Friday, January 10, 2014

Washing Feet: a New Year's Reflection

I've been thinking quite a bit about humility lately. This is probably because I have been diligently trying to read Scripture every day, and humility is mentioned in the Bible nearly every other chapter - sometimes sentence - it seems. So I know I must work on this humility thing, just as I must work constantly on growing more selfless, opening my heart.

A perfect example of humility was Christ himself kneeling at his disciples' feet to wash them. I don't think, before recently, that I have ever really thought about how great and astounding a thing that was. The Son of God washed the filthy feet of men...and then told them that they ought to do the same for each other.

We should ponder often the idea of God bending to wash our tired, confused, willful feet. Just that image, acknowledged humbly, would propel us to love others through greater service.

I was inspired this past Christmas, saw Jesus in my father-in-law. He reminded me of Christ, simply because he humbly assisted one of my children when I was too impatient to do so, and while he did it I was reminded of another wonderful example when someone stepped in to "wash feet" when I selfishly would not a few years earlier.

This past Christmas our family went with Grandpa, my husband's dad, to the park. Grandpa held the kids' gloves and played with them and took pictures of them and of our whole family, because my husband and I had forgotten the camera. When it was time to go, my littlest daughter wanted help with her gloves. They were tight, hard to squeeze into. I half-helped, but when she complained at my tugging, I gave it up and told her to come on, get them on herself and let's go.

That's when my father-in-law stepped in. He gently, slowly, calmly, quietly assisted our Ella with her troublesome gloves. I stopped in my retreat and watched, feeling guilty and rightly rebuked.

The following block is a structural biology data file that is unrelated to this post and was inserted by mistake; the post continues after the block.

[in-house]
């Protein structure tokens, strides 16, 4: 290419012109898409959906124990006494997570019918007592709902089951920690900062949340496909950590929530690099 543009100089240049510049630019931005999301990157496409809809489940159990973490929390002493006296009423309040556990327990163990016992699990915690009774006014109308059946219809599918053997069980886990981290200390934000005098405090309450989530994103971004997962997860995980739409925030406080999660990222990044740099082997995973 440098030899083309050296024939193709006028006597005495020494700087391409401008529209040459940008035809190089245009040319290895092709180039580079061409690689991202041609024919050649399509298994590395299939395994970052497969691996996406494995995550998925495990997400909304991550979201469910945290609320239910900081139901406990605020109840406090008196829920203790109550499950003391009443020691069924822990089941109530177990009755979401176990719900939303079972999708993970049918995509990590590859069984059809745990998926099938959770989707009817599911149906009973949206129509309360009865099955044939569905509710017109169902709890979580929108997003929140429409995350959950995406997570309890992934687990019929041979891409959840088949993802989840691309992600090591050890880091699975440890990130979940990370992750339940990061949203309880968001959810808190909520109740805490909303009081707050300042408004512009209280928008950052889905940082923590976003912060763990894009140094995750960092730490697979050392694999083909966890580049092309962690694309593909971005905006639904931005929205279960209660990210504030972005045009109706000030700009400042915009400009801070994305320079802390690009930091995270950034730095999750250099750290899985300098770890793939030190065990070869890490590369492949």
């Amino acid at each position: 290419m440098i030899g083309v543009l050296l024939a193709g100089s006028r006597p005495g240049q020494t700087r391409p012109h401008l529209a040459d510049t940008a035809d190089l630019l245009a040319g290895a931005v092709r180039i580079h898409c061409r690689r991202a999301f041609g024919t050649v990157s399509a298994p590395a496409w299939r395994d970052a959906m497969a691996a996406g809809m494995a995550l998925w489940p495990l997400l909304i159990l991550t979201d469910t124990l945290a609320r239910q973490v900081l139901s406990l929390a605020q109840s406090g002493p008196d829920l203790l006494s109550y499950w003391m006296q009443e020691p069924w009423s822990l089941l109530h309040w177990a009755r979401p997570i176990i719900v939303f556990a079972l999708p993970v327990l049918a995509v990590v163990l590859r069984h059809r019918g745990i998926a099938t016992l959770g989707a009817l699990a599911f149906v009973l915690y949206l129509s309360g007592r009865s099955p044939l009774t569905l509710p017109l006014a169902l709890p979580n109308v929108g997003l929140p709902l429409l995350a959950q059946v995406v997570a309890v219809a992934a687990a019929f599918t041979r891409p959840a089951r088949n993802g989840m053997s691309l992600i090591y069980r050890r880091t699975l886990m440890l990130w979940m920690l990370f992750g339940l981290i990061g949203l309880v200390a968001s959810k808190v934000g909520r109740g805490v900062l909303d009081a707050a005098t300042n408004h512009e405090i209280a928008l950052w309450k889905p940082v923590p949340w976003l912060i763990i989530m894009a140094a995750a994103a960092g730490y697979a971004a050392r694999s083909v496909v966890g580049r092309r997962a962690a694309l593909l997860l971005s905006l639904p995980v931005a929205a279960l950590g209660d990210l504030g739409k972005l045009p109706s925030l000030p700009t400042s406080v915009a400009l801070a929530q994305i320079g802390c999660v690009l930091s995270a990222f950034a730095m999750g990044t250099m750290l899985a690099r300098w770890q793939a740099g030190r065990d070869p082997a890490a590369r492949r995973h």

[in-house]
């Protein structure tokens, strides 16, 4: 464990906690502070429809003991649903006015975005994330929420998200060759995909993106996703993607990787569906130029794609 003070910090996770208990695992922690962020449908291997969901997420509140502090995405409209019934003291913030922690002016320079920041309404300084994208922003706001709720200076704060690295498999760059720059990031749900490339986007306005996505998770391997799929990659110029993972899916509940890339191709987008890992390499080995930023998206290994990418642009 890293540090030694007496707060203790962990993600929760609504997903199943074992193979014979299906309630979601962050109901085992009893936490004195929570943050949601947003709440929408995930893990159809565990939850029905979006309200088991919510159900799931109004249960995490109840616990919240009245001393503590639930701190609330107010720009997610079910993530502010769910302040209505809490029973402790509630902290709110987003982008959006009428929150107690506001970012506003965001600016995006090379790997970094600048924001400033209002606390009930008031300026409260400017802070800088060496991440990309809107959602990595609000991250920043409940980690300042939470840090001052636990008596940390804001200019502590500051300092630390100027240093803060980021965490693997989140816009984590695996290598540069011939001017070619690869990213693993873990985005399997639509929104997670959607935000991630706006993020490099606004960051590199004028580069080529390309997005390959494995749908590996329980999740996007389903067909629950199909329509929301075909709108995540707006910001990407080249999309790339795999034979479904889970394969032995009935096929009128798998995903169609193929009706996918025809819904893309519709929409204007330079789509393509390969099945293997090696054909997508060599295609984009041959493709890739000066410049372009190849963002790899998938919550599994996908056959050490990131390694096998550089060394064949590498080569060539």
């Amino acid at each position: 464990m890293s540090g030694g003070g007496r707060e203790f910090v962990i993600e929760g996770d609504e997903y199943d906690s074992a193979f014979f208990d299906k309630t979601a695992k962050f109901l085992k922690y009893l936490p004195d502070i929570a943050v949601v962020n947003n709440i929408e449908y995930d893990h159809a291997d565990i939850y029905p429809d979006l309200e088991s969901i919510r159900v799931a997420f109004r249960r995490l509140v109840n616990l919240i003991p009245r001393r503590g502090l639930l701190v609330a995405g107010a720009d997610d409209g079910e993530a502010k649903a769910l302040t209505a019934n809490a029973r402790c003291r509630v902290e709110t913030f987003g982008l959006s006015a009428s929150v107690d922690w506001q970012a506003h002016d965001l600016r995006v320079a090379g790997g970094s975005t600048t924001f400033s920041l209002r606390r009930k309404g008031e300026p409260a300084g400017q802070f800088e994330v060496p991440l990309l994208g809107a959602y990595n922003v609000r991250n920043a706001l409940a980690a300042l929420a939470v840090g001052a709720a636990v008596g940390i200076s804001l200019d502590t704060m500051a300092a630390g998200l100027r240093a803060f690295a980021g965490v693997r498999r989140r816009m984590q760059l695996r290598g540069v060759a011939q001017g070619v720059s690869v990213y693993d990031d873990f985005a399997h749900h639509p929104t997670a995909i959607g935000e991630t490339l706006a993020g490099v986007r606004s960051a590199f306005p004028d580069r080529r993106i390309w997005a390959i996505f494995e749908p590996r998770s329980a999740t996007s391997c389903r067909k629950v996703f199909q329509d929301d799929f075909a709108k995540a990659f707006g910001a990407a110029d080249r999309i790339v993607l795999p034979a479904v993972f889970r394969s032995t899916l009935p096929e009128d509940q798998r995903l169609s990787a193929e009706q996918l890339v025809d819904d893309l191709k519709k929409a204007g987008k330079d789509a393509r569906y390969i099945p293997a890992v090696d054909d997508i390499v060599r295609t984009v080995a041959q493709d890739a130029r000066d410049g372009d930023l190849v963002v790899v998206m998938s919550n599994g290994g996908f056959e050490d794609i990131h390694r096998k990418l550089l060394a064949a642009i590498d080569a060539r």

It made me think of that other time when the head of RE at our church, a lovely woman named Christine, practically did wash my daughter's foot.

We had gone to the park to play before RE. My daughter Ana's shoes were full of sand and sweat, and one of them slipped off her foot as I was hurrying her across the church courtyard. She hopped behind me as children will do and asked me to help her put it back on - "It's full of sand, Mama!"

"Well, just knock it out of there and let's go!" was my reply.

Christine went over to my daughter, knelt down on the ground, slowly brushed off the bottom of my daughter's sweaty, stinky foot, and then gently slid the shoe back on.

Wow. Words are priceless, but actions are powerful. I was humbled and amazed.

I wonder how I forgot her beautiful example so easily this Christmas. How I can repeatedly forget Christ's example so easily so often. If we all walked in Jesus' sandals, washing the feet of our fellow human beings with humility, how great the light in this world could be!


So when he had washed their feet and put his garments back on and reclined at table again, he said to them, "Do you realize what I have done for you? You call me 'teacher' and 'master' and rightly so, for indeed I am. If I, therefore, the master and teacher, have washed your feet, you ought to wash one another's feet. I have given you a model to follow, so that as I have done for you, you should also do. Amen, amen, I say to you, no slave is greater than his master nor any messenger greater than the one who sent him. If you understand this, blessed are you if you do it." John 13:12-17

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